“In my opinion, you can rather easily separate out land warfare modernization in the PLA from the so-called informatization process,” Bitzinger said. “What the Chinese are mostly doing when it comes to upgrading the PLA ground forces is recapitalizing the force with more modern equipment: new tanks and armored vehicles, new artillery pieces, new antitank weapons, new small arms, etc.”
There are signs of new armor programs in the PLA’s mechanization movement. The T-99A/ZTZ-99A heavy main battle tank, an up-armored development of the T-98, now appears to be in full production.
“Its main outward improvement is a new arrow-shaped turret cheek armor plus new reactive armor. This tank uses a version of the Russian Reflex 5-plus kilometer range gun-launched anti-tank missiles, which can also be used against slow air targets like helicopters,” Fisher said.
“The PLA is also interested in the Russian Arena-E active tank protection system and can be expected to either produce a new T-99 version with it, or develop a version to backfit older tanks. At the same time, the PLA is also interested in the Russian Khrisantema supersonic anti-tank/aircraft missile,” which is fast enough to evade defenses designed against subsonic anti-tank missiles, Fisher said.
The PLA is now producing a family of eight-wheel-drive medium-weight armored vehicles that could in the near future give the PLA the option to fashion their own PLA Stryker brigades.
“PLA sales personnel [at international defense shows] are reluctant to speak about this new wheeled combat vehicle family, but information revealed thus far indicates that the basic infantry carrier version is designated WZ0001 or PF2006, and weighs about 18 tons,” Fisher said.
Fisher said the 105mm tank gun version likely carried the PLA version of the Russian Bastion, which already arms the six-wheel-drive 105mm gun-armed Assaulter, a version of which is being produced for PLA Army mechanized units.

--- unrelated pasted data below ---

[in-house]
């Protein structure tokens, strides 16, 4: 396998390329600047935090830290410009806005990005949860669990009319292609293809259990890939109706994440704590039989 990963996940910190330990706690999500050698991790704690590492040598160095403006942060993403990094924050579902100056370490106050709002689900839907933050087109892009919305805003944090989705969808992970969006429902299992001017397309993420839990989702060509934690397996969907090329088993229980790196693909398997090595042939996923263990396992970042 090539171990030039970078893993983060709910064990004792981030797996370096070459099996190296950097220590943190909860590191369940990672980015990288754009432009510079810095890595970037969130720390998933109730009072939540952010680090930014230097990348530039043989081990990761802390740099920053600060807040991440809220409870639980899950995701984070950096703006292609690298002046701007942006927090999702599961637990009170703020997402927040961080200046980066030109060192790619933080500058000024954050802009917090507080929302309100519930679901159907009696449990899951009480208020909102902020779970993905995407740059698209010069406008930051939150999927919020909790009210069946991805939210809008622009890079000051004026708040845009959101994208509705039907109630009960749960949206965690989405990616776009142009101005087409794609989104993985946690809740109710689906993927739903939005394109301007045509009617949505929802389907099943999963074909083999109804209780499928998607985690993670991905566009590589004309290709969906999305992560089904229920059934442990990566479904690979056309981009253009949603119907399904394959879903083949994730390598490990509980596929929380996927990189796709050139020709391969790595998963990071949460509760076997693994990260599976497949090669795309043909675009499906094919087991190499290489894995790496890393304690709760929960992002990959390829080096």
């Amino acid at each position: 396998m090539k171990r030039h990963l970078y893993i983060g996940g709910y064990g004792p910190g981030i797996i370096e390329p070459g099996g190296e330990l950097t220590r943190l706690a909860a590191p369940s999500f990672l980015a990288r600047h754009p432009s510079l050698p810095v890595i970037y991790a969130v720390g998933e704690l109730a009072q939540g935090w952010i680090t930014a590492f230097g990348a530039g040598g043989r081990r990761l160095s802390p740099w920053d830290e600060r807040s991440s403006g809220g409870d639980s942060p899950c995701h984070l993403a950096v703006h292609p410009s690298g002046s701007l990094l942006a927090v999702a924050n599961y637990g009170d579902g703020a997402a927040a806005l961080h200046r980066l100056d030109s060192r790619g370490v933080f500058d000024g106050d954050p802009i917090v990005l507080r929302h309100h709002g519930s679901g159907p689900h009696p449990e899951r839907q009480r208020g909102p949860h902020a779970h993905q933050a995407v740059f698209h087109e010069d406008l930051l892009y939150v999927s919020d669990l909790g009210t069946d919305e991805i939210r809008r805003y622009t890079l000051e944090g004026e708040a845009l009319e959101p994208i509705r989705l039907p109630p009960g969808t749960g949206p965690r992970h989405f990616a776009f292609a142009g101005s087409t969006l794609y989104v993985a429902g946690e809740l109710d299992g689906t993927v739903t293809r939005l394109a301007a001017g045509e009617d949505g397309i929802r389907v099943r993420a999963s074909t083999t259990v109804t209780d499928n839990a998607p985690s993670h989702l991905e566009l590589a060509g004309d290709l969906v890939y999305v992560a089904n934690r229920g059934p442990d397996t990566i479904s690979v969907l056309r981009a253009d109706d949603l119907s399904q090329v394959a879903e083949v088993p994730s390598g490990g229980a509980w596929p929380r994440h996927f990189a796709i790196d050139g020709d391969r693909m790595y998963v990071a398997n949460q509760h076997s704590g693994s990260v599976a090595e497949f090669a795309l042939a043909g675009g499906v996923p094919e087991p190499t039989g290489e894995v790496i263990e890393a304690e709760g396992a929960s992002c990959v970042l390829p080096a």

The PLA’s plans to develop a large cargo airlifter, similar to the C-17 within the next 10 years, “plus its current focus on building new medium-weight mechanized units, indicates a PLA ambition to develop a rapid Army expeditionary capability similar to the U.S. Stryker Brigade Combat Team,” Fisher warned.
Another PLA mechanization trend is in the light airborne and special forces units. PLA airborne units are now equipped with the ZLC-2000 family of air-droppable armor vehicles that can carry five armed troops. The vehicle reportedly weighs 8 to 12 tons and is armed with a 30mm turret.
T-Day: The Invasion of Taiwan
The PLA’s main mission would be to invade Taiwan, employing amphibious and airborne operations. The PLA plan, dubbed the “Joint Island Landing Campaign,” would be a complex logistical, electronic warfare, air and naval support nightmare. The success would depend heavily on all components working successfully. If one faltered, the best analogy would be a house of cards.
China has been increasing its amphibious vessel build program and amphibious beach landing drills but does not appear to have enough amphibious landing craft yet to do the job.
The Army would rely heavily on aerial bombardment of Taiwan’s military bases, radar facilities and airbase runways, first using 900-plus short-range ballistic missiles, Dong Feng 11 and DF-15, and then fighter and bomber precision strikes on key targets that survived.
China might also strike U.S. military bases on Okinawa and Guam with DF-21 and DF-31 ballistic missiles. China is also developing the capability of striking U.S. aircraft carriers with ballistic missiles.
China has also been experimenting with eliminating satellites using both lasers and missiles in the hopes of knocking out the eyes and ears of the U.S. military, and is preparing to field a new mobile DF-31A intercontinental ballistic missile capable for the first time of hitting Washington.